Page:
I've spent a lot of time working with perlin/simplex noise for different styles of map gen, but I'm having a hard time finding advice/resources on how to populate the map with "world decor" that have some patterns to them... not just a random flower or tree.

I can control where on the map they spawn based on the height/temp values, but what are some good ways to control "patterns" the items spawn in?

For example, I want a specific plant to always spawn in clusters, but I want it to look natural and random - a bunch all together in a cluster and some individuals further out. I don't want all spawn instances to look the same.

A good reference is the Minecraft ore spawner - they're always in random configurations with some min/max size variations. Larger veins are even more rare.


1 Answer 1


There are multiple ways to do this:

  1. When you want to place such an object you instead place a cluster centre, you then place a given number (random or pre chosen) number of decorator objects around this with a distance determined by any formula (normal distribution works well). The advantage of this is it' s ease to implements and it's speed. A good example of this is the following code:

    float offsetx=nextGaussian()*deviation+basedistance
    float offsety=nextGaussian()*deviation+basedistance 
    if (nextRandom()>0.5)
    if (nextRandom()>0.5)

    where deviation determines the spread of the items and the basedistance how much you want to prevent items from being very close to one another (creates a bit of a circle).

    An alternative is to call this function again and again from each new object (with a change of it stopping)).

  2. You can create a chance map, this is a map gives the chance of each tile containing an objects. You you make each of these positions into their own object you can put them in an array and shuffle them. When you place an object you can let it affect the chance of similar items appearing (either positively or negatively). The advantage of this method is that you can decide that an object increases the chance of a similar item appearing at a medium range while reducing the chance of a small range. Because you visit each tile in a random order you could even completely remove the chance element and instead use what would otherwise be the chance affect the size, this means that such a pattern has the biggest object in the middle. The advantage of this method is it's flexibility.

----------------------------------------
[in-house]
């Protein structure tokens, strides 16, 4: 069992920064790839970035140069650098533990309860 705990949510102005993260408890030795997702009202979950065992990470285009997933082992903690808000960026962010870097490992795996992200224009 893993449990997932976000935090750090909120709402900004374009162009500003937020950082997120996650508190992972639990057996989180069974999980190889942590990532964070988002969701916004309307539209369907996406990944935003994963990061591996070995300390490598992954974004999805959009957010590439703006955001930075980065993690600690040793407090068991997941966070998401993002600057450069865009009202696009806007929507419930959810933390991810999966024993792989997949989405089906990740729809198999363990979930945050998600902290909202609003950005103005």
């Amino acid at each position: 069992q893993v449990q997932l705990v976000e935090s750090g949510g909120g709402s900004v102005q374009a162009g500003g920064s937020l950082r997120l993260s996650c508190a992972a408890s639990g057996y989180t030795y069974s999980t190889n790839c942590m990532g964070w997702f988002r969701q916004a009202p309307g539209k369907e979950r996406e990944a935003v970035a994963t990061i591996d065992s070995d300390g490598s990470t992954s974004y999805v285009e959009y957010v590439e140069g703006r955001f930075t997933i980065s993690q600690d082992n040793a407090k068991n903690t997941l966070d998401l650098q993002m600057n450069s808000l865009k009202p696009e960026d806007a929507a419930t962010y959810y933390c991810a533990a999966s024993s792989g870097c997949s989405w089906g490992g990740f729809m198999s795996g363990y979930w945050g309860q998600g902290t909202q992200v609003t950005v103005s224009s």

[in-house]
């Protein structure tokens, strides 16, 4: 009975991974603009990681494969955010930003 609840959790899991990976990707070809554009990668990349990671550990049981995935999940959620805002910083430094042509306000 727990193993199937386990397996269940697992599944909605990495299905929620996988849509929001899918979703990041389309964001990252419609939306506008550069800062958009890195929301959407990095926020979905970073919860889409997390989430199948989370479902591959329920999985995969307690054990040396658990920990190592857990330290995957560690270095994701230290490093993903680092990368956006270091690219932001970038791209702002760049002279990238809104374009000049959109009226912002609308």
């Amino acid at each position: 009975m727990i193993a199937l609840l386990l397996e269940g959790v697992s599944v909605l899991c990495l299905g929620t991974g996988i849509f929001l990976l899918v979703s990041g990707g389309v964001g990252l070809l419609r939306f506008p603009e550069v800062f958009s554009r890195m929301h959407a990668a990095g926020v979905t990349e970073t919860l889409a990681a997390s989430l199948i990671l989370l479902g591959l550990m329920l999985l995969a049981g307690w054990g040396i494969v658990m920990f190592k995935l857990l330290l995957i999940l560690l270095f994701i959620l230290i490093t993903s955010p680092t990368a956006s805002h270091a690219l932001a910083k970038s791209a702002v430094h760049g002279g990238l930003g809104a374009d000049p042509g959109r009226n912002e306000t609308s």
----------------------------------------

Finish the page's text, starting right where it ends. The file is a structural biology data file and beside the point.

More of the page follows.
3. Pre designed patterns: the most predefined method you give a set of patterns and ask the computer to try and place those instead, useful for example when dealing with mushroom circles that have to be perfectly circulair.

  4. complete simulation: by running a simulation of what proces creates the patterns in nature you can put them naturally in games, for example plants have a given range in which they spread their seeds and they make it harder for other plants to grow close to them. These two together will make patches of the same plant grow together but not to close, combine with plants preferring certain climates and you will soon get a very natural spread of plants (note that this does require you to balance nature as well as the game itself or else some of these things can go extinct).

  • \$\begingroup\$ Do you have any good examples of the first item - I've tried this in the past but the random number of items "around" the current position wasn't using a good forumla, because I'd wind up too many holes close to the center. \$\endgroup\$
    – BotskoNet
    Commented Jul 23, 2014 at 19:47
  • \$\begingroup\$ added a bit of an example but sounds like you had to high a basedistance (which can actually be 0 depending on what you want or even -1 if your default gaussian implementation has 1 as the mean), or you had a to high a standard deviation (try making it lower). \$\endgroup\$
    – Thijser
    Commented Jul 23, 2014 at 20:37

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